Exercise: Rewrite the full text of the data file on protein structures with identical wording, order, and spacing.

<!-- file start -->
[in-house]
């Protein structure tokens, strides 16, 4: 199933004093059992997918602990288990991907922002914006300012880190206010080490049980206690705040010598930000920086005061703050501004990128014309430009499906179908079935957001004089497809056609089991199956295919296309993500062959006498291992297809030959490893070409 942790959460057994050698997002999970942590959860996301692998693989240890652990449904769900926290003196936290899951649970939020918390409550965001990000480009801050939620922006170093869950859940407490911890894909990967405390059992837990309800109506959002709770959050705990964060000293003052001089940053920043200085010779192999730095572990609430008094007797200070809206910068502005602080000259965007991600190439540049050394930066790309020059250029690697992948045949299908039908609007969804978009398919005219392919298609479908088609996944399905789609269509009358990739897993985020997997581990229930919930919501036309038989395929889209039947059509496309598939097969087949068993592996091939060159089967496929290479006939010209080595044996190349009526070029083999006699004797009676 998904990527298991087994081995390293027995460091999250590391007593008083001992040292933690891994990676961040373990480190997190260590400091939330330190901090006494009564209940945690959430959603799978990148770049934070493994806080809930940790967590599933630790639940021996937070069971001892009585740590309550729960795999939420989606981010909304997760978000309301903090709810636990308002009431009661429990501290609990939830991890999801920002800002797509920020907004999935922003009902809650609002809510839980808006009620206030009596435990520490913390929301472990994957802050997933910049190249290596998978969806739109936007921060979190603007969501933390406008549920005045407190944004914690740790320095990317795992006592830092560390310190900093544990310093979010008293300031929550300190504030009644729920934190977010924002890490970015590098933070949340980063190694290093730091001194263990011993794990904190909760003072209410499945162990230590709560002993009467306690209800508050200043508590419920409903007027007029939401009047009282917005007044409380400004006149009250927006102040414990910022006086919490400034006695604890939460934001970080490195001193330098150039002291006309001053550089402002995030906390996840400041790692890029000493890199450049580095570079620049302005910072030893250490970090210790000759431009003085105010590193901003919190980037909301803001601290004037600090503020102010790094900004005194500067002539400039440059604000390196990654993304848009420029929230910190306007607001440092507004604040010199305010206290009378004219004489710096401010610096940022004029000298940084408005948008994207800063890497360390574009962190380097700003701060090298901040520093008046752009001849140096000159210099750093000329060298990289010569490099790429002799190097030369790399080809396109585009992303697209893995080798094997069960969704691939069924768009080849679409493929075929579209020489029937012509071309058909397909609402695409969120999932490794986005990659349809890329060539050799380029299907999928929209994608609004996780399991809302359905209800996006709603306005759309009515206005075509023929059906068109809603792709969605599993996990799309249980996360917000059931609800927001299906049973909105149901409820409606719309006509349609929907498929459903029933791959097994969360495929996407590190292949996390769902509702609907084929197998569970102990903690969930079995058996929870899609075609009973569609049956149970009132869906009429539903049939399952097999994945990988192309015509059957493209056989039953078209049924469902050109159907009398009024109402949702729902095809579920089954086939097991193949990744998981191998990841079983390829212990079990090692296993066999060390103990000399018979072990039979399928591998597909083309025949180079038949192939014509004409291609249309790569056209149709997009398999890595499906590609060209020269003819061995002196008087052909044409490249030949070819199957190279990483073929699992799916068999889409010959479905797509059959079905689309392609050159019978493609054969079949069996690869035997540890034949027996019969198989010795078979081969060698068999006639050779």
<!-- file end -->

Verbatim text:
[in-house]
């Protein structure tokens, strides 16, 4: 199933004093059992997918602990288990991907922002914006300012880190206010080490049980206690705040010598930000920086005061703050501004990128014309430009499906179908079935957001004089497809056609089991199956295919296309993500062959006498291992297809030959490893070409 942790959460057994050698997002999970942590959860996301692998693989240890652990449904769900926290003196936290899951649970939020918390409550965001990000480009801050939620922006170093869950859940407490911890894909990967405390059992837990309800109506959002709770959050705990964060000293003052001089940053920043200085010779192999730095572990609430008094007797200070809206910068502005602080000259965007991600190439540049050394930066790309020059250029690697992948045949299908039908609007969804978009398919005219392919298609479908088609996944399905789609269509009358990739897993985020997997581990229930919930919501036309038989395929889209039947059509496309598939097969087949068993592996091939060159089967496929290479006939010209080595044996190349009526070029083999006699004797009676 998904990527298991087994081995390293027995460091999250590391007593008083001992040292933690891994990676961040373990480190997190260590400091939330330190901090006494009564209940945690959430959603799978990148770049934070493994806080809930940790967590599933630790639940021996937070069971001892009585740590309550729960795999939420989606981010909304997760978000309301903090709810636990308002009431009661429990501290609990939830991890999801920002800002797509920020907004999935922003009902809650609002809510839980808006009620206030009596435990520490913390929301472990994957802050997933910049190249290596998978969806739109936007921060979190603007969501933390406008549920005045407190944004914690740790320095990317795992006592830092560390310190900093544990310093979010008293300031929550300190504030009644729920934190977010924002890490970015590098933070949340980063190694290093730091001194263990011993794990904190909760003072209410499945162990230590709560002993009467306690209800508050200043508590419920409903007027007029939401009047009282917005007044409380400004006149009250927006102040414990910022006086919490400034006695604890939460934001970080490195001193330098150039002291006309001053550089402002995030906390996840400041790692890029000493890199450049580095570079620049302005910072030893250490970090210790000759431009003085105010590193901003919190980037909301803001601290004037600090503020102010790094900004005194500067002539400039440059604000390196990654993304848009420029929230910190306007607001440092507004604040010199305010206290009378004219004489710096401010610096940022004029000298940084408005948008994207800063890497360390574009962190380097700003701060090298901040520093008046752009001849140096000159210099750093000329060298990289010569490099790429002799190097030369790399080809396109585009992303697209893995080798094997069960969704691939069924768009080849679409493929075929579209020489029937012509071309058909397909609402695409969120999932490794986005990659349809890329060539050799380029299907999928929209994608609004996780399991809302359905209800996006709603306005759309009515206005075509023929059906068109809603792709969605599993996990799309249980996360917000059931609800927001299906049973909105149901409820409606719309006509349609929907498929459903029933791959097994969360495929996407590190292949996390769902509702609907084929197998569970102990903690969930079995058996929870899609075609009973569609049956149970009132869906009429539903049939399952097999994945990988192309015509059957493209056989039953078209049924469902050109159907009398009024109402949702729902095809579920089954086939097991193949990744998981191998990841079983390829212990079990090692296993066999060390103990000399018979072990039979399928591998597909083309025949180079038949192939014509004409291609249309790569056209149709997009398999890595499906590609060209020269003819061995002196008087052909044409490249030949070819199957190279990483073929699992799916068999889409010959479905797509059959079905689309392609050159019978493609054969079949069996690869035997540890034949027996019969198989010795078979081969060698068999006639050779």